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Following the process of person-centered care at a medical emergency ward in a Swedish hospital – patients’ and health care professionals’ perspectives

Research project
Pågående forskning
Project owner
The Institute of Health and Care Sciences

Short description

This ethnographic study aimed to describe and analyze the processes of implementing person-centred care on a Swedish hospital ward in order to gain a deeper understanding of how these processes were experienced and met by healthcare providers and patients. We found that the implementation brought about processes central for person-centred care, but that organizational factors and a lack of attention to ethics counteracted these positive effects. A new person-centred rounding system and documentation practices facilitated patients’ understanding of their diagnosis and care plan, and also opened up space for improved teamwork. Still, dialog between healthcare providers and patients was hindered by the overall routines in the ward. A change in care context is needed for the healthcare providers’ strivings to reach their full potential.

This ethnographic study aimed to describe and analyze the processes of implementing person-centred care at a Swedish medical emergency ward in order to gain a deeper understanding of how these processes were experienced and met by healthcare providers and patients. The wider aim was to better understand barriers and facilitating factors for achieving change in complex environments such as healthcare institutions. Introducing a complex innovation such as person-centred care needs to be explored carefully if we are to be able to provide practical guidelines for healthcare leaders and professionals. The first part of the study focused the healthcare providers and management leaders participating in the implementation programme. The second part was a follow up study at the ward with patients, healthcare providers and their management leaders. The follow up study included two multi-disciplinary group discussions with healthcare providers on person-centred care and teamwork.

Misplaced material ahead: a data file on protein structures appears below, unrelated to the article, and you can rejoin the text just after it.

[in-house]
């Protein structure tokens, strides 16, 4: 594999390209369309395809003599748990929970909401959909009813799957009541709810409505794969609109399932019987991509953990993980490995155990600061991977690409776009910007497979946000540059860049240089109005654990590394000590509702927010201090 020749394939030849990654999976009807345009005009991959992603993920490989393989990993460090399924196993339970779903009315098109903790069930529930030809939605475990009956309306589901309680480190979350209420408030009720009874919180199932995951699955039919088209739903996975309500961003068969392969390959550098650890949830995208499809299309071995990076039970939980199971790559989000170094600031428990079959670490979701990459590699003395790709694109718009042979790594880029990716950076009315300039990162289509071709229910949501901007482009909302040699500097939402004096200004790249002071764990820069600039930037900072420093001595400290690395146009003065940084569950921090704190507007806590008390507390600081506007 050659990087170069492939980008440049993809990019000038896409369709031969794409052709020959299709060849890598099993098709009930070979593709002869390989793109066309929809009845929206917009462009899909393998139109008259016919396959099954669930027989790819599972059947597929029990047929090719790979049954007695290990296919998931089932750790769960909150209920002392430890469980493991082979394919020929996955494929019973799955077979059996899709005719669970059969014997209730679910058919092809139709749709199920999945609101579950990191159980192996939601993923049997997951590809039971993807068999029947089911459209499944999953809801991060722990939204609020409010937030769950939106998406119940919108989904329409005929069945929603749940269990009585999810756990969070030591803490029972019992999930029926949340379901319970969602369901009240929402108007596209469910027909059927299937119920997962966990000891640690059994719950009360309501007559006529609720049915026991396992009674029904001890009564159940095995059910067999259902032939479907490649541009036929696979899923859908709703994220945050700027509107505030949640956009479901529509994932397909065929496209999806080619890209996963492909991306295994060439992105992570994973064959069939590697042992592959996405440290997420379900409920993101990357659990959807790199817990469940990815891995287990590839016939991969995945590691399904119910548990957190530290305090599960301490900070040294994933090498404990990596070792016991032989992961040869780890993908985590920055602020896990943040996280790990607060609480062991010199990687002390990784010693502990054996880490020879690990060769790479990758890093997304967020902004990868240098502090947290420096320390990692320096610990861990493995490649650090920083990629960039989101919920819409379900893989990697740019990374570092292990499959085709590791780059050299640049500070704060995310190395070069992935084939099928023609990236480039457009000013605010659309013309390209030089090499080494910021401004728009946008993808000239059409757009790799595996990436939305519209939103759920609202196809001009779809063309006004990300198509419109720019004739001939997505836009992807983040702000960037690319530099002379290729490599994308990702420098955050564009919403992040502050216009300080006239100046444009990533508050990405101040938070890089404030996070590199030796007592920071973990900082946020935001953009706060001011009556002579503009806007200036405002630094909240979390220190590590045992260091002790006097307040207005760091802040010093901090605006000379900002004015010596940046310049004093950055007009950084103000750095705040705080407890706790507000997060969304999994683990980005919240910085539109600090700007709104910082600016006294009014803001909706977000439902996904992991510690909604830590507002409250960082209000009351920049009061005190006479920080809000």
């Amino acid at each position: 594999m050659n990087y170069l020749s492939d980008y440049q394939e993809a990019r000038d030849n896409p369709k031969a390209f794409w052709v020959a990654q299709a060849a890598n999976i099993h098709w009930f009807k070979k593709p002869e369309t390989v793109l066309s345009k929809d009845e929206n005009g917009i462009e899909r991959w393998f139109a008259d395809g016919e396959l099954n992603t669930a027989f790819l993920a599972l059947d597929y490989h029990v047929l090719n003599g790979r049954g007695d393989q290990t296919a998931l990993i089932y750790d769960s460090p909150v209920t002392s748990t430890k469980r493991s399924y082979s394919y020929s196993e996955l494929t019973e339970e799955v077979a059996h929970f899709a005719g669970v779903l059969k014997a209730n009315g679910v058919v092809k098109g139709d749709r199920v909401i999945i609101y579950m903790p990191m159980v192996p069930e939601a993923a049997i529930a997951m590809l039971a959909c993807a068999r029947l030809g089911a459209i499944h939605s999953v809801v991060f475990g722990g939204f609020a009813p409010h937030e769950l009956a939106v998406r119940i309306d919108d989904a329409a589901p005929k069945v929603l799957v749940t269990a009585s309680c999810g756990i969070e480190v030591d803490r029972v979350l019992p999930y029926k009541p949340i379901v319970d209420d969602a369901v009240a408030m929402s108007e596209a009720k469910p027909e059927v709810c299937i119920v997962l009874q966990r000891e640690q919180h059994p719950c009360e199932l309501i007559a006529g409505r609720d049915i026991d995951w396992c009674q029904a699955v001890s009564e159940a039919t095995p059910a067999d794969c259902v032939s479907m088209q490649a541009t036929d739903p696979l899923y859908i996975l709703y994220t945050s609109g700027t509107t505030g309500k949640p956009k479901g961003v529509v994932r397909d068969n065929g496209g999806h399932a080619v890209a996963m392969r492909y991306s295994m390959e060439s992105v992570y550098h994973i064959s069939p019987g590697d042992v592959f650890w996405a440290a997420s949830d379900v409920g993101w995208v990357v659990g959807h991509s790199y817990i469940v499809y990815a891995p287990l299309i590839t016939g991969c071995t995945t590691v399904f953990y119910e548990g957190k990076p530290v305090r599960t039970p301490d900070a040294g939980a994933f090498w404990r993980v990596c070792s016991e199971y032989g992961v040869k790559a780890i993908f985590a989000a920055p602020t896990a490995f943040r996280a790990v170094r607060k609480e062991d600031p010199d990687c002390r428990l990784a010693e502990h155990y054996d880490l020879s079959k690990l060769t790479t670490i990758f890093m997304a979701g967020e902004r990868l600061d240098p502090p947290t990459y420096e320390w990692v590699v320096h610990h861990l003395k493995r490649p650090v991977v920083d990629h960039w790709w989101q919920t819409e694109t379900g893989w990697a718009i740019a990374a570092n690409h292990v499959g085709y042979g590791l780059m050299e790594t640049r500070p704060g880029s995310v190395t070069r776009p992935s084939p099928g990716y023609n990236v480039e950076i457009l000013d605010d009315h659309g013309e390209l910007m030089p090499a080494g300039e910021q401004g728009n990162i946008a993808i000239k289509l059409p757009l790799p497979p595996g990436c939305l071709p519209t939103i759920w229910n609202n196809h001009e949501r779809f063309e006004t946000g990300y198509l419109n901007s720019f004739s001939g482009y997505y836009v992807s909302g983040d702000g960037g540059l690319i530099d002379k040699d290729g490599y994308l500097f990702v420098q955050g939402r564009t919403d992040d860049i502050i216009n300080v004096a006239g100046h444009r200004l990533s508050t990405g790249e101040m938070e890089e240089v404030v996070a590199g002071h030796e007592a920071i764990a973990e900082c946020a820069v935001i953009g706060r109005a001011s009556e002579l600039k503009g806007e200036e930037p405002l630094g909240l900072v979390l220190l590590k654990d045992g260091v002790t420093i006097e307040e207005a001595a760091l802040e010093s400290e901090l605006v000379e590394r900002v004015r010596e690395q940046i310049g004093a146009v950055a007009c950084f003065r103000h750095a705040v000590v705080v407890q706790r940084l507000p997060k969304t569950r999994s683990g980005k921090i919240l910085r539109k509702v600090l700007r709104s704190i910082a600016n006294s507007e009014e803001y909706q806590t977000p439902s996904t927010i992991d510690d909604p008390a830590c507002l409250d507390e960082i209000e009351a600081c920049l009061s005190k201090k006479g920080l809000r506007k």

We found that the implementation programme brought about processes central for person-centred care, but that organizational factors and a lack of attention to ethics counteracted these positive effects. In the follow-up study, we found that a new person-centred rounding system and documentation practices facilitated patients’ understanding of their diagnosis and care plan. We could also see that the new rounding system opened up space for nurses’ voices, as well as patients’ voices. Patients felt well-informed concerning their condition and the care plan. Yet, they returned home with main questions un-answered. Significantly, dialog between healthcare providers and patients was hindered by the overall routines and care practices in the ward. For instance, the round was still physician-centred in the meaning of the priviledged knowledge being biomedicine and the other team members’ knowledge considered information for the physician to add for a holistic picture of the patient and the best medical decision. Person-centred ethics was reflected on and strived for by individual healthcare providers and the management, but routines, practices and customary care approaches hampered these strivings. Thus, a change in the social care context is needed for the healthcare providers’ strivings to reach their full potential. Management leaders need support in learning about the dynamic and collective nature of learning processes and change. Also, inter-professional dialogue on professional boundaries, disciplinary knowledge and power relations is needed, particularly in relation to person-centred documentation and teamwork - the overall lack of a critical inter-professional dialogue on knowledge traditions, professional boundaries and relations in the team may be one of the reasons that it is so difficult to implement person-centred care in general. In a project that analyses barriers and possiblitities for person-centred care, the challenges that the current era of corporate managerialism and economic steering presents to an implementation of a person-centred care cannot be ignored.